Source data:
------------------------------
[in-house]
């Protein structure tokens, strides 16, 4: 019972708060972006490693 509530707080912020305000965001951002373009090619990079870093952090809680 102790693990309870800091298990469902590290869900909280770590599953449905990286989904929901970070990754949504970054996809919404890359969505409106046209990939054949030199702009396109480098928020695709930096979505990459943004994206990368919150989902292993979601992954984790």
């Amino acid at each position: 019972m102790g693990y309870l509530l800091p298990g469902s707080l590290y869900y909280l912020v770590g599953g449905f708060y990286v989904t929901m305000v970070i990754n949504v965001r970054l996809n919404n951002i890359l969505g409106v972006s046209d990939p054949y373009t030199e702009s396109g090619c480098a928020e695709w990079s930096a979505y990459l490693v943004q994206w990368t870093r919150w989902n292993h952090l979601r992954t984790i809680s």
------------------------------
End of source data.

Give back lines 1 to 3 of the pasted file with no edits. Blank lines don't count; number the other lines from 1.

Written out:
[in-house]
């Protein structure tokens, strides 16, 4: 019972708060972006490693 509530707080912020305000965001951002373009090619990079870093952090809680 102790693990309870800091298990469902590290869900909280770590599953449905990286989904929901970070990754949504970054996809919404890359969505409106046209990939054949030199702009396109480098928020695709930096979505990459943004994206990368919150989902292993979601992954984790």
């Amino acid at each position: 019972m102790g693990y309870l509530l800091p298990g469902s707080l590290y869900y909280l912020v770590g599953g449905f708060y990286v989904t929901m305000v970070i990754n949504v965001r970054l996809n919404n951002i890359l969505g409106v972006s046209d990939p054949y373009t030199e702009s396109g090619c480098a928020e695709w990079s930096a979505y990459l490693v943004q994206w990368t870093r919150w989902n292993h952090l979601r992954t984790i809680s």